It is worth knowing that the inheritance debts, in addition to those incurred by the testator before his death, also include liabilities arising from death and the costs associated with administering the estate. Heirs may be charged with the costs of funeral, compliance with the testator’s orders and orders, or court proceedings (fee for examining a will or bailiff’s inventory).
Limitation of credit for the deceased
Debts to banks and loan companies usually turn out to be the biggest problem. They are primarily due to the fact that potential heirs cannot verify the actual debt of the deceased. Banks are subject to banking secrecy, and the law only indicates individual situations in which this type of information can be obtained. In practice, the heir can only know the type and amount of liabilities left if he presents the bank with valid documents confirming the acquisition of the inheritance.
Inherited loans often amount to relatively small amounts of several hundred or several thousand dollars, but it happens that the testator leaves a commitment of several thousand. An heir who takes over such debt must reckon with the fact that sooner or later a creditor will come to him and demand payment. However, if the bank delays it too long, the loan may be time-barred for the deceased.
It should be remembered that the bank, when performing actions aimed at enforcing the receivables, may interrupt the limitation period for inheritance debt. This will be the case, for example, when he files a lawsuit for payment or an application for enforcement of a bailiff. This effect will also be caused by the heir’s admission of the debt (e.g. by requesting a postponement of the repayment date).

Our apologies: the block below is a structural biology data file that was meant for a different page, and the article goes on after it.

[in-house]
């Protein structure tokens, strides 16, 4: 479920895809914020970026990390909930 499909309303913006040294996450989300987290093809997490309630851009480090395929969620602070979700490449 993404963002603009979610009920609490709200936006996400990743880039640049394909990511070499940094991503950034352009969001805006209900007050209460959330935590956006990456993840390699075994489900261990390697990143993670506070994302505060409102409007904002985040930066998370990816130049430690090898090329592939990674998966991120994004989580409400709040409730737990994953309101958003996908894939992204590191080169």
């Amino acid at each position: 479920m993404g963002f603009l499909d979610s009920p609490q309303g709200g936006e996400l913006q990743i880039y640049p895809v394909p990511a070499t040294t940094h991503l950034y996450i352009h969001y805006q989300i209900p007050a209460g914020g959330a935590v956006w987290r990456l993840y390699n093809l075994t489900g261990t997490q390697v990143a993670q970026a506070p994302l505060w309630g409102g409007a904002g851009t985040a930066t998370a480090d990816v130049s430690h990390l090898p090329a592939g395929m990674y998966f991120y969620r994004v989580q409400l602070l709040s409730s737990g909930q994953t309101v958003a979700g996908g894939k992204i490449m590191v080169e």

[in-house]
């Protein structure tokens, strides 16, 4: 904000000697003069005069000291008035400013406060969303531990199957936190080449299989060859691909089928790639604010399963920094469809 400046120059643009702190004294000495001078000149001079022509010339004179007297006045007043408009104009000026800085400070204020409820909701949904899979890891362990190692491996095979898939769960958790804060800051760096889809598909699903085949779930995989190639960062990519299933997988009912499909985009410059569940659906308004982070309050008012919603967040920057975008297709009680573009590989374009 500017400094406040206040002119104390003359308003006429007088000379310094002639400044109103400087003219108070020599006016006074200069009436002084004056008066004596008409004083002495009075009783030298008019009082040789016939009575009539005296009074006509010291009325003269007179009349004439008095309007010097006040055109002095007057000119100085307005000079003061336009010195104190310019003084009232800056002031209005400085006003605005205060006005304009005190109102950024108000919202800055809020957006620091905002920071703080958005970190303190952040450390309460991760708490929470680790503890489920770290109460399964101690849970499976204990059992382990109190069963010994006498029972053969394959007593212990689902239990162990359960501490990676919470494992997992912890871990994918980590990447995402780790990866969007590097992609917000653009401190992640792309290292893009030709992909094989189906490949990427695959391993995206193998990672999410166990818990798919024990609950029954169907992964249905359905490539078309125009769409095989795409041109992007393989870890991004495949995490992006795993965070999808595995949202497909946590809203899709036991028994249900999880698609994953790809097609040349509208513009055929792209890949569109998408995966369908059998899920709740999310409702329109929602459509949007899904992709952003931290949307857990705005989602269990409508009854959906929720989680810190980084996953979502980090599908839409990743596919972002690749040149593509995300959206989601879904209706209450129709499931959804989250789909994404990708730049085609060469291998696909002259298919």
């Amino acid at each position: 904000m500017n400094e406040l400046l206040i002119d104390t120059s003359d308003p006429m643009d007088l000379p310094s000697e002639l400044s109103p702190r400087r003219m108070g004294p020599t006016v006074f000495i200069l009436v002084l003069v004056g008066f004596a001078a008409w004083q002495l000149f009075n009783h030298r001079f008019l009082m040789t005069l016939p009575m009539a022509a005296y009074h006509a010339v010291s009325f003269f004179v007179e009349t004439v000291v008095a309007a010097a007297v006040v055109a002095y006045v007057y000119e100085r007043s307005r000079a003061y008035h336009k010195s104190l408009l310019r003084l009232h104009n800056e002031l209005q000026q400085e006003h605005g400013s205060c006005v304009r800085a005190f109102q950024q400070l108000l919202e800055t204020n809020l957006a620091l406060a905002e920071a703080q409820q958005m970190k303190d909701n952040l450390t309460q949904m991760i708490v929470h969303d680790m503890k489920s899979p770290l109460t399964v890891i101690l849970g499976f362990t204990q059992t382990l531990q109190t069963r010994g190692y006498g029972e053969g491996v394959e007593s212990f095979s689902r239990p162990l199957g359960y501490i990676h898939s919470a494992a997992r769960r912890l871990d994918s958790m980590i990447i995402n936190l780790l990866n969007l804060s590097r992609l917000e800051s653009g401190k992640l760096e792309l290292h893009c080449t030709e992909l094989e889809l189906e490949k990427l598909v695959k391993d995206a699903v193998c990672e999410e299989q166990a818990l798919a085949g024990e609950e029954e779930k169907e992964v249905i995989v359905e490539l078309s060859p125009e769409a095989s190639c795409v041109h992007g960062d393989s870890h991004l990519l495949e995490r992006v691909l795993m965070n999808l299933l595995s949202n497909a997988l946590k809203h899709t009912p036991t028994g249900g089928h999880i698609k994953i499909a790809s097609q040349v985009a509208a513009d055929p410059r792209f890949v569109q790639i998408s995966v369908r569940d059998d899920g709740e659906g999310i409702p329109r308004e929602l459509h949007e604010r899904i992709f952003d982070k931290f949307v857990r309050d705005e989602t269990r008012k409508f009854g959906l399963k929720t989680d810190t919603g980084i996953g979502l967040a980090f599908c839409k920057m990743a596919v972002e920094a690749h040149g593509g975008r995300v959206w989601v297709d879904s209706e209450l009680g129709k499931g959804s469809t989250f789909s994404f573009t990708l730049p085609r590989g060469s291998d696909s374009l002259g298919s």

Limitation of claims against heirs
Limitation periods for bank succession debts occur after 3 years, but if the case goes to court and the claim is confirmed by a judgment, this period will be extended by another 6 years. By the way, this longer six-year period applies to any court order for payment, irrespective of what type of claim was involved.
It should be remembered that with the death of the testator, all his rights and property obligations are transferred to the heirs. These may not only be bank obligations, but also towards individuals, the Social Insurance Institution or a housing cooperative. Importantly, the limitation period for claims against heirs may vary and depends on the type of claim.
It is worth mentioning that while limitation of limitation is not possible (the right to it does not involve any legal act), the heir itself may lose some rights after some time. The most important of these is the possibility of making a decision regarding the acceptance or rejection of the inheritance that he is entitled to for a period of six months. In addition, if he is entitled to a reserved portion, he has 5 years to submit his claims from the date of the announcement of the will or the opening of the estate.